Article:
TOKYO -- Japan's government ministries and agencies have no rules on how to handle public documents when ministers step down, with some past ministers taking the documents with them or destroying them, a survey by the Mainichi Shimbun has found.
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Meanwhile, it has emerged that at the Ministry of Economy, Trade and Industry, documents presented to the minister are automatically deleted from the server after half a year. Experts say this makes it difficult to evaluate ministers' policymaking decisions, and that rules on the preservation of documents are needed.
In its survey, the Mainichi Shimbun focused on documents such as explanatory materials that ministers receive from officials. It asked 14 central government agencies headed by ministers whether they had established rules on the preservation of such documents when the minister steps down, or if there were any rules on taking such documents outside the ministry.
All of the ministries and agencies responded that the originals of the documents were stored by the departments that created them, and said that there were no rules on how ministers handled them, although the Ministry of Justice and the Ministry of Foreign Affairs responded that ministers were asked to refrain from taking such documents outside the ministry.
Separately, four former ministers approached by the Mainichi Shimbun disclosed how they handled such documents. Yoichi Masuzoe, who served as minister of health, labor and welfare for roughly two years from 2007 said that he took documents that were catalogued under various themes back to his home, which he also used as an office, when he stepped down as minister.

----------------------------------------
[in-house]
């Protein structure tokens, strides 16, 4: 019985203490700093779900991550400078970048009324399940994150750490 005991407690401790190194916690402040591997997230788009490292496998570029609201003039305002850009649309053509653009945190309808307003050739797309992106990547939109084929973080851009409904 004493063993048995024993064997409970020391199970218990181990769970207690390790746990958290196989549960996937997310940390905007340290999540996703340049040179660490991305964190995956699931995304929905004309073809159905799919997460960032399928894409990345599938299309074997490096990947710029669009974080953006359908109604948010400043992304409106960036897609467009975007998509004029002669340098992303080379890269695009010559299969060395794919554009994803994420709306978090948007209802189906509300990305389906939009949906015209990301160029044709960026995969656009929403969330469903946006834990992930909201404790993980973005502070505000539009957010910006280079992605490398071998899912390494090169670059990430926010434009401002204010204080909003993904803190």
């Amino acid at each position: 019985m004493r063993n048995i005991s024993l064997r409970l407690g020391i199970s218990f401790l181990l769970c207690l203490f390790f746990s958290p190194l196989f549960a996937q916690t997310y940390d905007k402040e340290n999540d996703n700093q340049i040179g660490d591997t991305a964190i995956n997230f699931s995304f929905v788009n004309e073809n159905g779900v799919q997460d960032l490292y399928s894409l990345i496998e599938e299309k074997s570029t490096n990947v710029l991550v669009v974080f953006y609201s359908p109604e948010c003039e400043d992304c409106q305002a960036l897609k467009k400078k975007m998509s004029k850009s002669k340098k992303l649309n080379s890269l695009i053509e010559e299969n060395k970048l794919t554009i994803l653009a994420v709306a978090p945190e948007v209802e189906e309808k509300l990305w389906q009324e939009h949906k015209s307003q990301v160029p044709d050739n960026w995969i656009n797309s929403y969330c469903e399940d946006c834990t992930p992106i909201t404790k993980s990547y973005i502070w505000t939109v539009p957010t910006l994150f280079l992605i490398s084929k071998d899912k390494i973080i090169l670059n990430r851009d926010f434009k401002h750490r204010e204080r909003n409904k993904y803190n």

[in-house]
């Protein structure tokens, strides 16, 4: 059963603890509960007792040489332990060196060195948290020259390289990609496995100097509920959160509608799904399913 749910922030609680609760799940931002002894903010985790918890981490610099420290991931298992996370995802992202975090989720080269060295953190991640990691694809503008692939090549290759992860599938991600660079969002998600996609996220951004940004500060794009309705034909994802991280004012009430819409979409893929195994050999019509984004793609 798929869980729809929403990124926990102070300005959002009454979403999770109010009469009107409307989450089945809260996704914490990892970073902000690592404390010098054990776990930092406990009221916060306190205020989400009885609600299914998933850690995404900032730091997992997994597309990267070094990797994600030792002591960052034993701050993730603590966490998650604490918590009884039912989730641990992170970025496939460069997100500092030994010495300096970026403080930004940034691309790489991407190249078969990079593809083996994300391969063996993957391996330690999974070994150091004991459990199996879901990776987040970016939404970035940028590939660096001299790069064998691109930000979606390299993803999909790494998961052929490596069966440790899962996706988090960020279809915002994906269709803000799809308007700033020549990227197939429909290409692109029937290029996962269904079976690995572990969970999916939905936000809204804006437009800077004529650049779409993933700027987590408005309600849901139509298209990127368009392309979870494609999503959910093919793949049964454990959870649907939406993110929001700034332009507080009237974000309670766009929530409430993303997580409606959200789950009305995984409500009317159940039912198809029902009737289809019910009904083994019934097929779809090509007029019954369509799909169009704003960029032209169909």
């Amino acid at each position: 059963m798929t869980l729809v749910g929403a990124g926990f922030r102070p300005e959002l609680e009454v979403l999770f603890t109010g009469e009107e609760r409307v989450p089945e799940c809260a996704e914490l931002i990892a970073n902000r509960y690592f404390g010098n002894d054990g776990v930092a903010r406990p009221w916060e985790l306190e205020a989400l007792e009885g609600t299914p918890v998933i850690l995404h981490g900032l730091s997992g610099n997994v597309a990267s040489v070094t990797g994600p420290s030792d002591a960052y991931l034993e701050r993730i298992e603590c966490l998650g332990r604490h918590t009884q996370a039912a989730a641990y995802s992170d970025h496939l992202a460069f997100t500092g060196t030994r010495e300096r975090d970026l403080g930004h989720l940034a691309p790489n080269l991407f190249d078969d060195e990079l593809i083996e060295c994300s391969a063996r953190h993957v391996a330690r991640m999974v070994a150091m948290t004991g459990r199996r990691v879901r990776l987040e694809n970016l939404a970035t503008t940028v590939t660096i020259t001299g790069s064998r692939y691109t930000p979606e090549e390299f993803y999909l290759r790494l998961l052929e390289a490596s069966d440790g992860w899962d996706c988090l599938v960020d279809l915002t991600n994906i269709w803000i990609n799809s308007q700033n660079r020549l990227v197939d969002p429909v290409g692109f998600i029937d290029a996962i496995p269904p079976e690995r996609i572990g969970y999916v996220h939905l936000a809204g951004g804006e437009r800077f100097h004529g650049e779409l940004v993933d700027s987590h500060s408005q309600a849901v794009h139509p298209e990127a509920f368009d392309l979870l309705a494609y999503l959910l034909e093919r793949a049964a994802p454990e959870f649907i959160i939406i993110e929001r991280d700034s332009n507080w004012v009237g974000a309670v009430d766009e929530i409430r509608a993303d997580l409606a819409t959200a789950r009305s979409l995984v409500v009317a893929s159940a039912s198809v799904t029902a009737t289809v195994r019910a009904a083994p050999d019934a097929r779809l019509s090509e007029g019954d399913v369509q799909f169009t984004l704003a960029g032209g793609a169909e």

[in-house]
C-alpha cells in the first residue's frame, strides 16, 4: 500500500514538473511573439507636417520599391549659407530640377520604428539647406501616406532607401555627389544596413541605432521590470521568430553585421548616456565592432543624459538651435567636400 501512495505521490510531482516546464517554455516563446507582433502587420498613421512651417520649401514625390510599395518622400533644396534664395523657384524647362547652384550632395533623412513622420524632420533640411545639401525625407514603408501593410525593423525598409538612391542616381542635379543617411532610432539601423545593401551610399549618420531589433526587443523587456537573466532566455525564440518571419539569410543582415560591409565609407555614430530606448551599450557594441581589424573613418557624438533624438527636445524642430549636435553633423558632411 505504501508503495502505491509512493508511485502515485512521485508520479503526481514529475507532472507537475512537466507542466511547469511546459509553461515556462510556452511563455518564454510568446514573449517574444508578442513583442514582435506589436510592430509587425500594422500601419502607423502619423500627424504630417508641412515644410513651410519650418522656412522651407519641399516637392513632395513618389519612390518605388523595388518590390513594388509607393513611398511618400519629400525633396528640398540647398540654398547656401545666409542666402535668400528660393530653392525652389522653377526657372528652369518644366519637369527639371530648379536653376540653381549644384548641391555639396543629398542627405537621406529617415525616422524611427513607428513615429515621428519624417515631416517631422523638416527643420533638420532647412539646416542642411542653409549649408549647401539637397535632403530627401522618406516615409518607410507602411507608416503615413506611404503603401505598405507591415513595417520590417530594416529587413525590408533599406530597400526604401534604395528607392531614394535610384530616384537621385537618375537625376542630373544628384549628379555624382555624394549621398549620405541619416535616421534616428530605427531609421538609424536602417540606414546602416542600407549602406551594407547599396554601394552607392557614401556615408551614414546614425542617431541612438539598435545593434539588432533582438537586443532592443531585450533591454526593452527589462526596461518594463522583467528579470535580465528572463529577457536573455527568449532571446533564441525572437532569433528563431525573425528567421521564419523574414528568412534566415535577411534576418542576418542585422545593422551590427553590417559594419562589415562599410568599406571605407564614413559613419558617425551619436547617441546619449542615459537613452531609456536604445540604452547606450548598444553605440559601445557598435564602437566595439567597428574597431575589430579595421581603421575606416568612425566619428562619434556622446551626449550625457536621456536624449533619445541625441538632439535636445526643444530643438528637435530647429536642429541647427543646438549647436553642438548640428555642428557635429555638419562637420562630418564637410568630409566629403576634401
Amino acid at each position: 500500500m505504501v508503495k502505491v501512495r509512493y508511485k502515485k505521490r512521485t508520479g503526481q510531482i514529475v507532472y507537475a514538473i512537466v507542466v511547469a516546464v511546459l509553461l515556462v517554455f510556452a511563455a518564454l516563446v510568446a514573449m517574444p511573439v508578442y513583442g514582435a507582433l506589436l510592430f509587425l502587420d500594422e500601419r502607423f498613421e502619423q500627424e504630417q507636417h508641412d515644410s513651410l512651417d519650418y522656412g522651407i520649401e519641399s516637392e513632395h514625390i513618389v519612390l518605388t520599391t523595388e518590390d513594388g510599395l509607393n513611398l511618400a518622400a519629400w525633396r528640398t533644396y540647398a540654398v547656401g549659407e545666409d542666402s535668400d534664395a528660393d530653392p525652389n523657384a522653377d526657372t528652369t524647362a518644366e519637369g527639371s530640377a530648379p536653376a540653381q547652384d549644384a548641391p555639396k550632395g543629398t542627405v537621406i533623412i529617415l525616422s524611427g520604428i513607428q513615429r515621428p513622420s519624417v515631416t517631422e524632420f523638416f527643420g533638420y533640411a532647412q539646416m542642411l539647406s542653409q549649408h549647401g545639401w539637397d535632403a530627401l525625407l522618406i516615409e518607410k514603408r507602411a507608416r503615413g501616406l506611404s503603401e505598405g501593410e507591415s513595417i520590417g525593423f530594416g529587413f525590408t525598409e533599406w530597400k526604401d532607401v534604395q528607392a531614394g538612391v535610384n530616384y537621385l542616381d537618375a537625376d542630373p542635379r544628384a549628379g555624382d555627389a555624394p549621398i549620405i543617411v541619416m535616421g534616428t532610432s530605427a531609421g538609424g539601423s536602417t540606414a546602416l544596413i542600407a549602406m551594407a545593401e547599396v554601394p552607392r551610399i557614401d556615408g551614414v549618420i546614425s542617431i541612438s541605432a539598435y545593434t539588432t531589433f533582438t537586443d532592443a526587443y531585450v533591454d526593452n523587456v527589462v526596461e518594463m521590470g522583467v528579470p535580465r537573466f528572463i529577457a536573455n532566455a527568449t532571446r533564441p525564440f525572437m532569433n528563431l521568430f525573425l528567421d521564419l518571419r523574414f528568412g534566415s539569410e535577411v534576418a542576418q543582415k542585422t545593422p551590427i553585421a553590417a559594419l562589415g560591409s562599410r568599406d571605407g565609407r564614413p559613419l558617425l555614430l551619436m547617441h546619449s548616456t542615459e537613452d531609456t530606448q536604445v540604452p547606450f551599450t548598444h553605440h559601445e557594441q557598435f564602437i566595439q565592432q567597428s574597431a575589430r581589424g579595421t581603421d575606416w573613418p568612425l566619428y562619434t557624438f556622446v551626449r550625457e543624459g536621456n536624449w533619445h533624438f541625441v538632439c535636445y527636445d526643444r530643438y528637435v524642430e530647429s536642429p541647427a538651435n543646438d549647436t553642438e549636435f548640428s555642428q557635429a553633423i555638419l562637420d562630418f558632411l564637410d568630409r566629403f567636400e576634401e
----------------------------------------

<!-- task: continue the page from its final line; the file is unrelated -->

"There were no rules on their preservation, and I thought that if I left them in the hands of bureaucrats, inconvenient documents would be disposed of," Masuzoe explained.
Shigeru Ishiba, who served as defense minister, minister of agriculture, forestry and fisheries, and minister in charge or regional revitalization from 2007 to 2016, responded, "I left the handling of documents up to administrative offices and secretaries, and when I stepped down, I left all of them with the offices."
Hirofumi Nakasone, who was minister of foreign affairs from 2008 to 2009 said that he "returned all of them (documents)," while Yoshihiro Katayama, who was minister of internal affairs and communications from 2010 to 2011, responded, "What I did remained as established systems, so I disposed of the materials when I stepped down."
Meanwhile, in line with the development of information technology, new methods of document administration have started to appear. Since Minister of Economy, Trade, and Industry Hiroshige Seko assumed his position in August 2016, documents prepared as explanations have been shown to the minister on a dedicated tablet computer. The data is automatically deleted after six months, which means that the minister can't take any records from the ministry when stepping down, officials say.
(Japanese original by Atsushi Matsumoto, City News Department, and Hiroyuki Oba, Special Reports Department)